Out in the Streets of Shangri-La

He don´t hang around with the gang no more
He don´t do the wild things that he did before

Mary Weiss, the last surviving Shangri-La, doesn´t like the tag "girl-group" for her old band and all the other...erm, trios-with-girls-singing-songs-of-others.

Listening again and again to my favourite Shangri-La-song "Out in the streets" (after reading the great Interview with Mary Weiss I now know, it is her fave too) I understand what she meant.

"Out in the streets" is not just a perfect teenage-drama like so many others of their sad songs. It is much more a full-blown tragedy of love-gone-wrong for all the wrong reasons.
From "Out in the streets" to "deep in the suburbs", the singer laments that her once proud "leader of the pack" has turned into a lifeless couch-potato. Like a glimpse into an alternative future, she sees what would have happened if all the sad-ending Shangri-La songs ("Leader of the Pack", "Past, Present and Future", "Remember (Walking in the sand)", "I can never go home anymore") would - for once - have had a happy-ending.

The Shangri La´s - Out in the streets (1965)

In "Out in the streets" Mary finally got the "bad, but not evil"-boy with the wild spirit for herself. She soon finds out that she has domesticated a wild animal. The "dirty boots", the passionate kiss, and even his cute smile have gone, because "his heart is out in the streets". Because she loves him, she decides that she has to "set him free" and even wishes she had never met him.
Of course this is all too late!
Would he still find his way around the streets after he was domesticated? It´s the magic of "Out in the streets" that it also tells a story about things that are not even mentioned in the lyrics.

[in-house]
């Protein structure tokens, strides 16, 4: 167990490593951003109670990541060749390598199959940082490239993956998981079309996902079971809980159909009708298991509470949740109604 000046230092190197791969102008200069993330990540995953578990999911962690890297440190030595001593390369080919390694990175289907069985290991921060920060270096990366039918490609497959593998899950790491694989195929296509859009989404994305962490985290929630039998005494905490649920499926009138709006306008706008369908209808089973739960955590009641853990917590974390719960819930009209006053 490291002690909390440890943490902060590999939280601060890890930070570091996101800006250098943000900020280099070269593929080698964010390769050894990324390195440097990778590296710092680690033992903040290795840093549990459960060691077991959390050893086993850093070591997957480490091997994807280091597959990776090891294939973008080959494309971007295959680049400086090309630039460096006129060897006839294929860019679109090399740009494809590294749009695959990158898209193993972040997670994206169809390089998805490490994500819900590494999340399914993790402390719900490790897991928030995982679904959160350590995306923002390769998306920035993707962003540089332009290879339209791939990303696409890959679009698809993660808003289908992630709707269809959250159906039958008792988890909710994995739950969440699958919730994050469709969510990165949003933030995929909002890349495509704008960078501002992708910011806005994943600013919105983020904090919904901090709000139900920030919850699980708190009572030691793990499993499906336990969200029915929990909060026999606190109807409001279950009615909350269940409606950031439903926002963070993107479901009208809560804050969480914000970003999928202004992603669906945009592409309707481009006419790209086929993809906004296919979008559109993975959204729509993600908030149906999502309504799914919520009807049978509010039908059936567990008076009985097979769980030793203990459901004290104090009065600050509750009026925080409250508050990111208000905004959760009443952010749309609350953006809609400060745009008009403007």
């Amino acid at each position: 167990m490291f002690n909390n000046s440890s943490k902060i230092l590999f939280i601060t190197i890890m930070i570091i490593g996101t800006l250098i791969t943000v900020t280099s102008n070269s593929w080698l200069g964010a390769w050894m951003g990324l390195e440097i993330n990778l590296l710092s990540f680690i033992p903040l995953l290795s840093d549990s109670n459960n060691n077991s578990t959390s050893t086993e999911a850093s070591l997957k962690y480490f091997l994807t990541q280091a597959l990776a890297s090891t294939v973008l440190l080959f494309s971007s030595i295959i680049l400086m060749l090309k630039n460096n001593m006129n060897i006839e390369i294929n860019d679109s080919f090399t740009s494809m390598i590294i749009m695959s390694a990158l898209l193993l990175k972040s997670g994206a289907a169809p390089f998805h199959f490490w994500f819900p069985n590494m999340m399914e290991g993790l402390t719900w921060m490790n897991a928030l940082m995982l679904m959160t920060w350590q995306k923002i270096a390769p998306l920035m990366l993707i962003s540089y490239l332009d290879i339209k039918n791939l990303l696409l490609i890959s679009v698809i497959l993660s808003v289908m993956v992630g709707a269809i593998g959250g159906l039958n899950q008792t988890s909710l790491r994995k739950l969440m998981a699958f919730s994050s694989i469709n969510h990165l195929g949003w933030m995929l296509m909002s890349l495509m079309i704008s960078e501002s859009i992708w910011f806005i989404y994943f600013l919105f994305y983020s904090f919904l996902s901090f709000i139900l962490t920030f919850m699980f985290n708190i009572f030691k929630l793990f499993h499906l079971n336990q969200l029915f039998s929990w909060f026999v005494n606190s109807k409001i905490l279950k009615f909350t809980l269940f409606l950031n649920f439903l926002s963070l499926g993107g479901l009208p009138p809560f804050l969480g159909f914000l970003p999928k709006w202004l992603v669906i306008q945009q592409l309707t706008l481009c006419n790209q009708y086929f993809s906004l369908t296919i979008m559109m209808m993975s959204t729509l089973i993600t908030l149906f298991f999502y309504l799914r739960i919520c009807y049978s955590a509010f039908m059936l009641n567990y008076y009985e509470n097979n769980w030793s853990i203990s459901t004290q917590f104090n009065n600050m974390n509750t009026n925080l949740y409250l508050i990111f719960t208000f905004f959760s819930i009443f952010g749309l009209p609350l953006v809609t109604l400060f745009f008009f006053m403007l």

Writers Ellie Greenwich and Jeff Barry really knew what they were doing here!

The backing vocals of the late Ganser-twins were a perfect match for Mary, the good-girl-about-to-go-bad-siren.
The twins were not only providing a backing choir, they would give depths and gravitas to the drama Mary had to endure. Clearly not as beautiful as the singer, they were the voice of millions of girls who would also stand in the second row, because they were not pretty or fierce enough to hang out with the leader of the pack.

"Tell me more", they would plead constantly. Always hoping to live their lives through Mary, who -in return- would have all the thrill but also all the pain.

In "Out in the streets" the choir is playing a more complex role. Part gossiping neighbours, part mourning friends, they howl and wail like professional mourners or wolfs in the streets. Then - like a Greek choir - they foreshadow the sentiment of the heroine.

It´s simply heartbreaking and amazing in its simplicity. Although the beginning of the song is almost gothic in it´s slow pace, the following bridge comes crashing in like a burst of sun light and makes "Out in the streets" a memorable classic. The music changes from its funeral-tempo to a rolling be-bop number.
"He grew up on the sidewalks, he grew up running free, he grew up and then he met me!"
There we have it: It is always HER fault that he turned into a limp couch potato!

After this short outbreak of life, the music returns to the slow march of the first verse, but this time all registers are pulled, doors to echo-champers are pushed open and a pizzicato string orchestra rips away at the strings for the final part of the song.

The fun with melodrama is the fact that there is banal truth behind it. The great triumph of "Out in the streets" is that it tells us truth we don´t want to hear. It tells a story of failed communication, unspoken desires and the inability to break out of gender expectations. "Out in the streets" also tells the story of the packaging and selling of myths! A society that shuts their venetian blinds to focus on a half-lit vision of themselves, while the wallflowers of suburbia continue their wailing.

Watch the wonderful, haunting clip of the Shangs performing on "Shindig". This version is recorded live for the show (and then lip-synched in the studio) so it sounds different from the record. As an extra, the stark b/w lighting makes the outfits of the girls look like latex.


Anonymous said...

Mary you tamed the beast in me love your music love you so much Hall of fame it's about time !!!!

Anonymous said...

Hall of fame it's about time Love you Mary Michael